A South Dakota-based adviser on law firm combinations and expansion is accusing Robinson+Cole of taking its recommendations for potential merger targets to a larger rival, legal recruiter Major, Lindsey & Africa.
The Sweetbridge Group claims Robinson+Cole, a 200-lawyer firm based in Hartford, Connecticut, breached its contract when it shared with MLA the identity of three law firms that were looking to be acquired, according to a federal lawsuit filed Tuesday in the U.S. District Court for the Southern District of South Dakota.
Sweetbridge’s complaint does not identify the three law firms, nor does it say whether those firms were acquired. In the contract Robinson+Cole signed with Sweetbridge in April, the firm agreed to not divulge the name of any potential merger candidate, the lawsuit alleges.
Because Robinson+Cole shared the potential merger targets with MLA, a competitor, Sweetbridge alleges it has lost out on $2.25 million in commission fees.
“As a result of Robinson’s breach of the confidentiality provision in the agreement, Sweetbridge has lost the opportunity to facilitate the merger or acquisition of the three firms and has therefore lost the commissions it would have received,” Sweetbridge wrote in its federal complaint.
Robinson+Cole has not announced any merger plans in the months since its contract with Sweetbridge was allegedly signed.
The lawsuit names only Robinson+Cole as a defendant brings claims of breach of contract and tortious interference.
Robinson+Cole said in a statement it will strongly contest Sweetbridge’s allegations.
“We are executing our Strategic Plan which calls, in part, for growth through combinations with smaller firms and groups that offer strategic advantage through their practices and/or locations,” the firm said. “The recruiting relationship that gave rise to this lawsuit was part of that initiative. This suit followed our termination of the firm’s relationship with The Sweetbridge Group and our retention of another recruiting firm.”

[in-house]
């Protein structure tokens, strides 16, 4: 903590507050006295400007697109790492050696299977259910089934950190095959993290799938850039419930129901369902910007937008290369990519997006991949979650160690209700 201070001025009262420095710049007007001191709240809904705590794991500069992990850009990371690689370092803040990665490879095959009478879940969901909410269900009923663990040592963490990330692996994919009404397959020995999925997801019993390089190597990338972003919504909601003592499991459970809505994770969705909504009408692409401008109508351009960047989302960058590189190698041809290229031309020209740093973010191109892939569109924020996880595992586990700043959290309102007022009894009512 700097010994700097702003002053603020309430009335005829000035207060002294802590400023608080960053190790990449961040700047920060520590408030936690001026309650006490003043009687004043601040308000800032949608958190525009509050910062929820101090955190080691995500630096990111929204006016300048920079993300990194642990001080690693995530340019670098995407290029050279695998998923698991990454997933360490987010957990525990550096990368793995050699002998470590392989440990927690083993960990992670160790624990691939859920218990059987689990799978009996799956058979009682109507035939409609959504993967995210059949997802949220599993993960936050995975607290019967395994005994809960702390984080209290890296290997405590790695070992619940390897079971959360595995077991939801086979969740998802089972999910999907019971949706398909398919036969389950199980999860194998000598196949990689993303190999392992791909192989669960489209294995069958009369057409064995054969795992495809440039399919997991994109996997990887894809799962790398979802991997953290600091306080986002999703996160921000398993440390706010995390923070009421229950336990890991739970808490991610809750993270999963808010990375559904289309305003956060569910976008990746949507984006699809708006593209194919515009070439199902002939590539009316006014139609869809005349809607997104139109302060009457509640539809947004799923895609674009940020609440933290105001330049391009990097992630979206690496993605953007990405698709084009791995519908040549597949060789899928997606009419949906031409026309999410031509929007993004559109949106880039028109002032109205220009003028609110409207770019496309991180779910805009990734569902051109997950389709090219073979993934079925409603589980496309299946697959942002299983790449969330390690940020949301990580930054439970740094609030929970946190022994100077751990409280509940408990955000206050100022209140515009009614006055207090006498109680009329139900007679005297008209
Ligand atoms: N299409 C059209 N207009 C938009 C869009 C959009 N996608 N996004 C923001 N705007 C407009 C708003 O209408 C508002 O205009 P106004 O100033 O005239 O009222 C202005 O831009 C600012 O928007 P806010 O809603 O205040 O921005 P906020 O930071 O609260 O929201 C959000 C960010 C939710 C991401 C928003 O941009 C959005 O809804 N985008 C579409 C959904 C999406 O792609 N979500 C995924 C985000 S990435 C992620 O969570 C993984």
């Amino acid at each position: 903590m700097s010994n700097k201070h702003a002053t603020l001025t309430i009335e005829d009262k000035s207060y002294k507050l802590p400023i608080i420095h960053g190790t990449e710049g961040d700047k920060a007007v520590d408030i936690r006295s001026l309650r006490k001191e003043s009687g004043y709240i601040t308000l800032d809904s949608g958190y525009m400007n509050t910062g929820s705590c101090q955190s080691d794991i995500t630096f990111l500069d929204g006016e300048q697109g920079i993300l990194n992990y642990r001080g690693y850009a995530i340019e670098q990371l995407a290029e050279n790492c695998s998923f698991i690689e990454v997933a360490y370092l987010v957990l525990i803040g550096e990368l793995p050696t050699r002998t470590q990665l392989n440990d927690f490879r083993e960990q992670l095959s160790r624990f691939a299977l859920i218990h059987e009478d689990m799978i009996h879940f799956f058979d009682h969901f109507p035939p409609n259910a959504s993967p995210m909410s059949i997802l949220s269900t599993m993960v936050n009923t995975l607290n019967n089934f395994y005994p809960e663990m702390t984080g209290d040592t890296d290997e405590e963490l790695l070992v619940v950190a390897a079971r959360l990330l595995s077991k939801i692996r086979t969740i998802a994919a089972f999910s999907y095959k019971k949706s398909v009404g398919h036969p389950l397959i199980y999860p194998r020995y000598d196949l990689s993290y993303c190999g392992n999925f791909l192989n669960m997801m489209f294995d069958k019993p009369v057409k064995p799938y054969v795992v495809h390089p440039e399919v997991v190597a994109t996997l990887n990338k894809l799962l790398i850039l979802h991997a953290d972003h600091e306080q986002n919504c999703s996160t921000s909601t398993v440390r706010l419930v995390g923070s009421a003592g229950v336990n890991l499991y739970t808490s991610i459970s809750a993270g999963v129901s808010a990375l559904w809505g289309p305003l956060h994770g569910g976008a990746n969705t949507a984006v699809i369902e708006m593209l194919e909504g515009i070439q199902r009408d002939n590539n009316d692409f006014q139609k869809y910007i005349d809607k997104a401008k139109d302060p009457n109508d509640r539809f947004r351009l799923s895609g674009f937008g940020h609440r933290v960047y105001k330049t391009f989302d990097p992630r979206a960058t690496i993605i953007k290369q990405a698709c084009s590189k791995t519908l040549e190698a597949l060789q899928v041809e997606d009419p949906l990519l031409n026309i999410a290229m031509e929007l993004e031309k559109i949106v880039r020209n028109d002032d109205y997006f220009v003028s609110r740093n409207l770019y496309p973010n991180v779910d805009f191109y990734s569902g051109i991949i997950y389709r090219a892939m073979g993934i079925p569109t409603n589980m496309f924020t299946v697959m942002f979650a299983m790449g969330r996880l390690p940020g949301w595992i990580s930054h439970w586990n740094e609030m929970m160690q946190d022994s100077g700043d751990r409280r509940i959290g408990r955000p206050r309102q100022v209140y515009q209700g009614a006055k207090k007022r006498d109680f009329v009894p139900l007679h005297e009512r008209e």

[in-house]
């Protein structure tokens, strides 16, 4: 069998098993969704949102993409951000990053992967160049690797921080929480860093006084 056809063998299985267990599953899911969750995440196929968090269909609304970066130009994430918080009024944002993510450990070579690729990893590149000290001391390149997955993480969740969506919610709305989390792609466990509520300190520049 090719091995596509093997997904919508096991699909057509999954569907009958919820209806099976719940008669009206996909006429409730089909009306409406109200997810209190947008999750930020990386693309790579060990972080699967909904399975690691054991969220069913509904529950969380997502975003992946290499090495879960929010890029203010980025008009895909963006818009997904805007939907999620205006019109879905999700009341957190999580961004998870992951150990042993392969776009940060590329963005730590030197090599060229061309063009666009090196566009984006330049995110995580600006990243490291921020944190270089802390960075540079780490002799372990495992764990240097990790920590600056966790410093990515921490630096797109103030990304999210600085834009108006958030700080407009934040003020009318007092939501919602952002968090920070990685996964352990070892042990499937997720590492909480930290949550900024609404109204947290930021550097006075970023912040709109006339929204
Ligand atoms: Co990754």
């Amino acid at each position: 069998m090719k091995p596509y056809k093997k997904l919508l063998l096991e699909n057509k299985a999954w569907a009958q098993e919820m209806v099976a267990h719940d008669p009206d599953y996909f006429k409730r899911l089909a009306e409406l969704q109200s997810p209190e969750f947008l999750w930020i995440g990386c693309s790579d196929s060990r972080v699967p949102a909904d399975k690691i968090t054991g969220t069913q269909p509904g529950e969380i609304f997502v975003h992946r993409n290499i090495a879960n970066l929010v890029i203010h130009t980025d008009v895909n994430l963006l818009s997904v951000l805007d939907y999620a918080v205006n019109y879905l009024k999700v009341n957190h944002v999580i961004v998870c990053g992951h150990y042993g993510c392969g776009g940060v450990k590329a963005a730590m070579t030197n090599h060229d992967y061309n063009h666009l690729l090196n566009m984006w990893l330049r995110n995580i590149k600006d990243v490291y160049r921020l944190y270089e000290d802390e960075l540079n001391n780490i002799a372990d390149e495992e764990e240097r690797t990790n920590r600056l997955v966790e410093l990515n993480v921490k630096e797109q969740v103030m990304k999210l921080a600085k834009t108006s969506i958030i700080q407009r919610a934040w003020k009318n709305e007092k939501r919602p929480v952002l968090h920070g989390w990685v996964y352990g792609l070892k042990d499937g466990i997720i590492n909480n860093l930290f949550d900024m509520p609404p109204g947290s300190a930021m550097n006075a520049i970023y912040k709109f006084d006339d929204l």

A representative for MLA declined to comment. The Sweetbridge Group is represented by a pair of lawyers from Davenport Evans, which touts itself as one of the oldest and largest law firms in South Dakota; they also did not respond to a request for comment.
The Sweetbridge Group, which doesn’t appear to have a website, works with law firms seeking to expand in new markets and with companies searching for in-house legal leaders, according to a LinkedIn profile for Kimberly Stockinger, identified as the company’s CEO. Stockinger declined to comment.
The case is The Sweetbridge Group v. Robinson+Cole, U.S. District Court for the Southern District of South Dakota, 4:21-cv-04138.
For The Sweetbridge Group: Elizabeth Hertz and Mitchell Peterson of Davenport Evans